“I have often regretted the words I have spoken, but I have never regretted my silence.” Venerable Arsenius the Great on the subject of discretion.
So often, as a parish priest, I was the author of my own difficulties because I was not master of my own speech, lacking the wise discretion that only comes with age and experience. The letter of James emphatically warns of the power of the tongue (3:1-10):
“Not many of you should become teachers, my brothers, for you know that we who teach will be judged with greater strictness. For we all stumble in many ways. And if anyone does not stumble in what he says, he is a perfect man, able also to bridle his whole body. If we put bits into the mouths of horses so that they obey us, we guide their whole bodies as well. Look at the ships also: though they are so large and are driven by strong winds, they are guided by a very small rudder wherever the will of the pilot directs. So also the tongue is a small member, yet it boasts of great things. How great a forest is set ablaze by such a small fire! And the tongue is a fire, a world of unrighteousness. The tongue is set among our members, staining the whole body, setting on fire the entire course of life, and set on fire by hell. For every kind of beast and bird, of reptile and sea creature, can be tamed and has been tamed by mankind, but no human being can tame the tongue. It is a restless evil, full of deadly poison. With it we bless our Lord and Father, and with it we curse people who are made in the likeness of God. From the same mouth come blessing and cursing.”
Perhaps we will never fully master our speech in this life but with God’s help, moderation may prevail. Oscar Wilde once remarked concerning a friend: “He knew the precise psychological moment when to say … nothing.” Silence can speak volumes.
In our time social media must be regarded with the same vigilance as verbal speech – Facebook posts, texts, Instagram, Twitter, emails and blogs all of the power to do great damage, instantly passed around to the entire community.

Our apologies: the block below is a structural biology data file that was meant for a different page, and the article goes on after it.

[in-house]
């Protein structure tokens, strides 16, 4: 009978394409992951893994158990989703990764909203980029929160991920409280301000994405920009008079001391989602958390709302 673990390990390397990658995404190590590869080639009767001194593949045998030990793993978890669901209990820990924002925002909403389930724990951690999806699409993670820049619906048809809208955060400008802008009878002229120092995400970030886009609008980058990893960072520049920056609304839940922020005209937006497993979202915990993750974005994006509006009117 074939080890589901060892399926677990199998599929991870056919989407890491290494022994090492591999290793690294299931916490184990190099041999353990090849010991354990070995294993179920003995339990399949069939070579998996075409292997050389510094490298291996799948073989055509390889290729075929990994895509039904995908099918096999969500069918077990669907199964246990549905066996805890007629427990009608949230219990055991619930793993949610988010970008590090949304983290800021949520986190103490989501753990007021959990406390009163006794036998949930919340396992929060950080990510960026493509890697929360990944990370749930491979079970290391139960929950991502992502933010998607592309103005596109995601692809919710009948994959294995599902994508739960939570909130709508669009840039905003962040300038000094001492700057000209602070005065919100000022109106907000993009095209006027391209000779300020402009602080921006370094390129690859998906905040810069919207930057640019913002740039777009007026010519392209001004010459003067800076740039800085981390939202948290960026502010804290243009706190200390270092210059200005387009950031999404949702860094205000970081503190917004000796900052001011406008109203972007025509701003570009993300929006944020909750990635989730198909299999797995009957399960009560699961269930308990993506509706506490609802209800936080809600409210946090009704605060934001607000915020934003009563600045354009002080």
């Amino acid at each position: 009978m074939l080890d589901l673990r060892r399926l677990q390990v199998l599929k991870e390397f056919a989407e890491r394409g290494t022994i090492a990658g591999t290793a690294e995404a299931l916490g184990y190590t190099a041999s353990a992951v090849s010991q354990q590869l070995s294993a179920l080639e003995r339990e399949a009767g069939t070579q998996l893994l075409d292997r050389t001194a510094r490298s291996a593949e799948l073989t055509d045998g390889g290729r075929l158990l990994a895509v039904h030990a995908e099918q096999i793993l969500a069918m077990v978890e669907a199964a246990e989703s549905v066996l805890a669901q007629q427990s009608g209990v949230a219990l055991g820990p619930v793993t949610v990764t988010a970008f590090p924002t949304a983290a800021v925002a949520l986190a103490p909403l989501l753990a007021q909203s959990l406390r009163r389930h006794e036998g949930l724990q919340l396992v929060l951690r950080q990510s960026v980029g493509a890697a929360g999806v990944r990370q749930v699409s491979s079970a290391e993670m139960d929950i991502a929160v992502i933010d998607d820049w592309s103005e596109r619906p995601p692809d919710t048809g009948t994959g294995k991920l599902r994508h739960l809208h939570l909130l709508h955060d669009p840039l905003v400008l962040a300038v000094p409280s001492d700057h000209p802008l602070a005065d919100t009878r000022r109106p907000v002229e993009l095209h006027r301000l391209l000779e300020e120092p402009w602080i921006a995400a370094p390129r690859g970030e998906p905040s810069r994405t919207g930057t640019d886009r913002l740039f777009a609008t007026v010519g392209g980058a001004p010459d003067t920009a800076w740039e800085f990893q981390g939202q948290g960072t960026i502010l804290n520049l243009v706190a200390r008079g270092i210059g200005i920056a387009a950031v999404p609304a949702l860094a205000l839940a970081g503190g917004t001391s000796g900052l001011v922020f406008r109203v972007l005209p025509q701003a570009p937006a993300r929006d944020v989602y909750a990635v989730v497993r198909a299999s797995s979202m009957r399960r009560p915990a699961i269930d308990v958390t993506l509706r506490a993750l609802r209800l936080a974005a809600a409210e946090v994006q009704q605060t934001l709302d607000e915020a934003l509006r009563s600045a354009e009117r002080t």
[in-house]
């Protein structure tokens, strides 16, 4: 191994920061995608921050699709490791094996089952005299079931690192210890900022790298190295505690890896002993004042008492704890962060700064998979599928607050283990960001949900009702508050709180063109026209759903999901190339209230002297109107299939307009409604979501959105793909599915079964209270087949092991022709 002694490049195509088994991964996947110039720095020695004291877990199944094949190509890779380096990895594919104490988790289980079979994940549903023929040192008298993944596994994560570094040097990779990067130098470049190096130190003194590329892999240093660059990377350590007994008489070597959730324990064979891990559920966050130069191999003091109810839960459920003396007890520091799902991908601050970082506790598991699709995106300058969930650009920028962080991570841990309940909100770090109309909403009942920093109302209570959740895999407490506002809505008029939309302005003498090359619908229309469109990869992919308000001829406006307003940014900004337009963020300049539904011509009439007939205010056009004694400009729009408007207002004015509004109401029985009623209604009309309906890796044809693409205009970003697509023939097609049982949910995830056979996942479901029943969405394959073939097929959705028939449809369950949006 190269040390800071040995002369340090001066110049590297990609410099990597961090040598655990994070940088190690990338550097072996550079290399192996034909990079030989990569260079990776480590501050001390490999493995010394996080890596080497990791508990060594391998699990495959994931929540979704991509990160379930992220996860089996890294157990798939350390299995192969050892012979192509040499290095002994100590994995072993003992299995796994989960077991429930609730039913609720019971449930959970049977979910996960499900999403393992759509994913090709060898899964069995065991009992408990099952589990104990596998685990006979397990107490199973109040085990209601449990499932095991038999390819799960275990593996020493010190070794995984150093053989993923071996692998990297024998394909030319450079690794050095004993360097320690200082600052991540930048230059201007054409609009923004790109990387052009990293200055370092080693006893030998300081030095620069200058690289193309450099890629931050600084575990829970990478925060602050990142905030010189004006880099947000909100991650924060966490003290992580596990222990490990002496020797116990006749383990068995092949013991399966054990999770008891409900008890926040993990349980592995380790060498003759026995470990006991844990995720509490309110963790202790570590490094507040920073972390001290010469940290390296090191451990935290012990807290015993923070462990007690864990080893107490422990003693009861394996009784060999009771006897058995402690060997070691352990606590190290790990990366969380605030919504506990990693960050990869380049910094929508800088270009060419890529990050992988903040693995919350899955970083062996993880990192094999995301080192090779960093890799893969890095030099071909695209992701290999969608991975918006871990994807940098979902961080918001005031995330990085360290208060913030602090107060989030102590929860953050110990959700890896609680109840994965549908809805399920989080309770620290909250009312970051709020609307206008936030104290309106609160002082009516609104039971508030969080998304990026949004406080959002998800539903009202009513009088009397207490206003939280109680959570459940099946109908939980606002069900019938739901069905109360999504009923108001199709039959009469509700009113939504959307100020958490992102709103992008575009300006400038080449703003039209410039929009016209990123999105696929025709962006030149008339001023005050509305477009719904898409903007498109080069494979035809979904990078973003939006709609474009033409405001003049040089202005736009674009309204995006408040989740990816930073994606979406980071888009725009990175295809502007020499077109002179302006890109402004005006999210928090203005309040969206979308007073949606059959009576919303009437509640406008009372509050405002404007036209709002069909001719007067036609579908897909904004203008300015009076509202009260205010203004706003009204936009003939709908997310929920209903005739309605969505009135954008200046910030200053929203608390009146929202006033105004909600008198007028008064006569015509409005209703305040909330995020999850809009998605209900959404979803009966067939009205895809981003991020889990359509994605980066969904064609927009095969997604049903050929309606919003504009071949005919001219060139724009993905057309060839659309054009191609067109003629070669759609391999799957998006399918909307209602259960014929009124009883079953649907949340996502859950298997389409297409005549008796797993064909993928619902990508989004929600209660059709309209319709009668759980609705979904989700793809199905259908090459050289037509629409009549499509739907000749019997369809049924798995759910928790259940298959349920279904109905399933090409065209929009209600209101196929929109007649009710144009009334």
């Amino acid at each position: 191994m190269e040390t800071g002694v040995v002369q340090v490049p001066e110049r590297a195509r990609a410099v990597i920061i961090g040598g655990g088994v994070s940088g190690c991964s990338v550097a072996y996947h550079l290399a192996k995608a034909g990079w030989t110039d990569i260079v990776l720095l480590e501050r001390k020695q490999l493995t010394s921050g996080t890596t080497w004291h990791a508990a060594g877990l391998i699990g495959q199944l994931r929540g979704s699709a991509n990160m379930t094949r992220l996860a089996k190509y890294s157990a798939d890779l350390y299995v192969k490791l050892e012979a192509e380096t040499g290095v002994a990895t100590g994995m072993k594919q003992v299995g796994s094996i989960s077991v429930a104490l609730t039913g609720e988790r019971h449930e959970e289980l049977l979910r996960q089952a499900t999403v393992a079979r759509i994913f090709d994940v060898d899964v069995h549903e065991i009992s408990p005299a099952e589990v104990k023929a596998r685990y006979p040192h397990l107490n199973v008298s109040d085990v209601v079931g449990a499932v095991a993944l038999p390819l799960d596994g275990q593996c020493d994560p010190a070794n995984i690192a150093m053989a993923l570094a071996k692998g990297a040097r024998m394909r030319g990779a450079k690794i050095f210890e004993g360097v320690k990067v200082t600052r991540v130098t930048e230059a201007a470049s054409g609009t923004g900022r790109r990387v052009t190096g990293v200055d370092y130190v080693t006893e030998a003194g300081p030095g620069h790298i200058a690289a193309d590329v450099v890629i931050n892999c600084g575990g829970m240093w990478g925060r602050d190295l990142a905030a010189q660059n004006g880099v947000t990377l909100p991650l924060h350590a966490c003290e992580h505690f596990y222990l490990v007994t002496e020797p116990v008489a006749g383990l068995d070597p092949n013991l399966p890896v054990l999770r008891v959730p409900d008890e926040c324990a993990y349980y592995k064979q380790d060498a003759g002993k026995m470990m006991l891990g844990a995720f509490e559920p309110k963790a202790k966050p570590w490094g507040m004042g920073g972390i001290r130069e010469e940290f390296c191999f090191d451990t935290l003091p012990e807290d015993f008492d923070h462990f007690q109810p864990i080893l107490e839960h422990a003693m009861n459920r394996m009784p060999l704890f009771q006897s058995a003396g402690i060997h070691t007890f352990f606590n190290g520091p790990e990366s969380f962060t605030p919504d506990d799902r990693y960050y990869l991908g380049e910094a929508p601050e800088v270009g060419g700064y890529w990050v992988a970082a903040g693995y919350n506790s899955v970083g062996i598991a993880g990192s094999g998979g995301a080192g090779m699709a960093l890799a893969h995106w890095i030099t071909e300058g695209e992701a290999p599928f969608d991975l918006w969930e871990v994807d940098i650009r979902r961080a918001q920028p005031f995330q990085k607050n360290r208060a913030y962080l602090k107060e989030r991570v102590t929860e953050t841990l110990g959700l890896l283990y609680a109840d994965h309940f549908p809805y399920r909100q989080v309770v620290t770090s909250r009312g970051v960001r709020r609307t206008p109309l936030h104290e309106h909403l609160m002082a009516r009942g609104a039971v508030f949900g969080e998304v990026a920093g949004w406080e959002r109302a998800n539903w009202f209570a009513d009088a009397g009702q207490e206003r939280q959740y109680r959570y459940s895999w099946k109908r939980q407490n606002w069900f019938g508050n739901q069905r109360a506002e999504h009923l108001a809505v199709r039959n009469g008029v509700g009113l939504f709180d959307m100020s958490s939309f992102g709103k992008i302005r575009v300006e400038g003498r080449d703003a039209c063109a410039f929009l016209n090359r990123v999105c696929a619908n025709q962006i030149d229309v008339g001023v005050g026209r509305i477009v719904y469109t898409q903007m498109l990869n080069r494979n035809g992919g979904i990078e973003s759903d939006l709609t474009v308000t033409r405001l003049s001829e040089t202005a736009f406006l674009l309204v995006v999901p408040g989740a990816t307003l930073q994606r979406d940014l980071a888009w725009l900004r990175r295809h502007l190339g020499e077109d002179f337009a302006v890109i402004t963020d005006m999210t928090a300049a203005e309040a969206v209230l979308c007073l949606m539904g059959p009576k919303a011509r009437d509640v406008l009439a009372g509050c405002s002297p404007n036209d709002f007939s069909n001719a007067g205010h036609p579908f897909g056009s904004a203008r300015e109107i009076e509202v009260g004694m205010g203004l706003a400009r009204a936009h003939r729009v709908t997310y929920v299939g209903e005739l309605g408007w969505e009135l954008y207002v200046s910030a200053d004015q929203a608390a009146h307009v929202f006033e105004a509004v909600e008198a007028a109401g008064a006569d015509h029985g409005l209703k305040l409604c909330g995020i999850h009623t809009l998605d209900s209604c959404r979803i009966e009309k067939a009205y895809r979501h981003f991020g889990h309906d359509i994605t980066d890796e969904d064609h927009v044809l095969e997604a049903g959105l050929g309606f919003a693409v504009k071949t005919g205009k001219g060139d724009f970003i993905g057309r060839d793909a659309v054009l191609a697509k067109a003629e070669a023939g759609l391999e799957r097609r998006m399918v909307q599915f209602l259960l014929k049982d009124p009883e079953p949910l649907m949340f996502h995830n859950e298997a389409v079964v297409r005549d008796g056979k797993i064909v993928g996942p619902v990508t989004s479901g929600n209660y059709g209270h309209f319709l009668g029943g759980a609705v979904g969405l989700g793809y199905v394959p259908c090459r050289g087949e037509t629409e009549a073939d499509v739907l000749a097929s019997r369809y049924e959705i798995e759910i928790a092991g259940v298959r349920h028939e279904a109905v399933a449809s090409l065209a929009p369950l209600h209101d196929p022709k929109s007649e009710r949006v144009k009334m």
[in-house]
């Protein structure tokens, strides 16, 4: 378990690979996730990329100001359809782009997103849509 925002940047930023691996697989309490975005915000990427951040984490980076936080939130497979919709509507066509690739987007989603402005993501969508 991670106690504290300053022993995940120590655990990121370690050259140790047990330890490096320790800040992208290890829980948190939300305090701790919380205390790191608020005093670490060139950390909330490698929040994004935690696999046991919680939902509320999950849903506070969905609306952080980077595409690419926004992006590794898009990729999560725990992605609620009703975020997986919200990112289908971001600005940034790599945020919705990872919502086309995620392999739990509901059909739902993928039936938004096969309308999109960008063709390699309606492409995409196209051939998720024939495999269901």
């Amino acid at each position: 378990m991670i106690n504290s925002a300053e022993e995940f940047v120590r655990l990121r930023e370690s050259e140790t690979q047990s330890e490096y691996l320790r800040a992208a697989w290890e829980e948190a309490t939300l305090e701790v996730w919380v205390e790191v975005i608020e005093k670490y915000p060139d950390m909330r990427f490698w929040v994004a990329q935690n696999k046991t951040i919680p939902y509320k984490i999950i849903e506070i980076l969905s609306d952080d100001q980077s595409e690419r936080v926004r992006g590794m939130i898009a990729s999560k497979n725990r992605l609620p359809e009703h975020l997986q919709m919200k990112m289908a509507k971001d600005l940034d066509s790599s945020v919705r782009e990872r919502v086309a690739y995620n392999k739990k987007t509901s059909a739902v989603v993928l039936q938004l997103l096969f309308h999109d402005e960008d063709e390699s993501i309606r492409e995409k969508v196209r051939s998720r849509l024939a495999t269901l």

Regarding discourse with parishioners, here are five suggested subjects where discretion may be beneficially employed. Most are obvious occasions to priests of experience.
Unfortunately, today’s political atmosphere is quite toxic, with people’s opinions often expressed in anger, judgment and distortion. The priest must rise above this tumultuous ocean. Remember the wise teaching of the Psalms: “Put not your trust in princes, nor in the sons of men in whom there is no salvation” (Psalm 146:3). The politically opinionated priest becomes an obstacle to God for parishioners who may strongly disagree with him. Rise above the fray. Parishioners and the country needs the priest to do this. Of course, the priest has a prophetic role to play in preaching, teaching and modeling behavior. However, the present environment requires careful discretion. Perhaps turning off MSNBC or Fox News would bring more peace. Industries and demagogues benefit from stirring up rage.
2. Other Parishioners
This is obvious. One of two things and perhaps both follow this unfortunate indiscretion: 1) It is repeated to the parishioner or 2) the parishioner spoken to leaves the conversation believing that if the priest will speak ill of THAT parishioner to me, then he may very well speak ill of me to others. Both damage the priest’s community standing.
3. Off-color Jokes
Integrity and moral standing is pretty much all that’s left of sacerdotal power or influence these days. Stooping to crass, racist, misogynistic or sexual humor further erodes the ability of the priest to shape his parish community. Secondarily, when the priest publicly enters this dark world, immediately parishioners feel that they have license to tell their own off-color jokes which may be far, far more objectionable.
4. Salary and Benefits
There is a proper place to discuss this – with the parish council chairperson, the compensation committee or even the entire parish council. Complaining to general parishioners is definitely counter productive. The priest might actually be making more than the parishioner, appear ungrateful, grasping, mercenary, etc.
5. Youthful Indiscretions
Quoting Oscar Wilde yet again may prove useful: “Every saint has a past and every sinner has a future.” There is a reason why survey after survey shows that for the majority of respondents, the most favorite story from the bible is the Prodigal Son. Why? Because this is everyone’s story. Yet parishioners want to believe that from the earliest age, a priest was called by God to service. Though the priest knows that repentance is essential to salvation – it’s our response to God’s unconditional and limitless love for us – still, describing vivid and lurid youthful experiences once again diminishes the moral standing of the priest.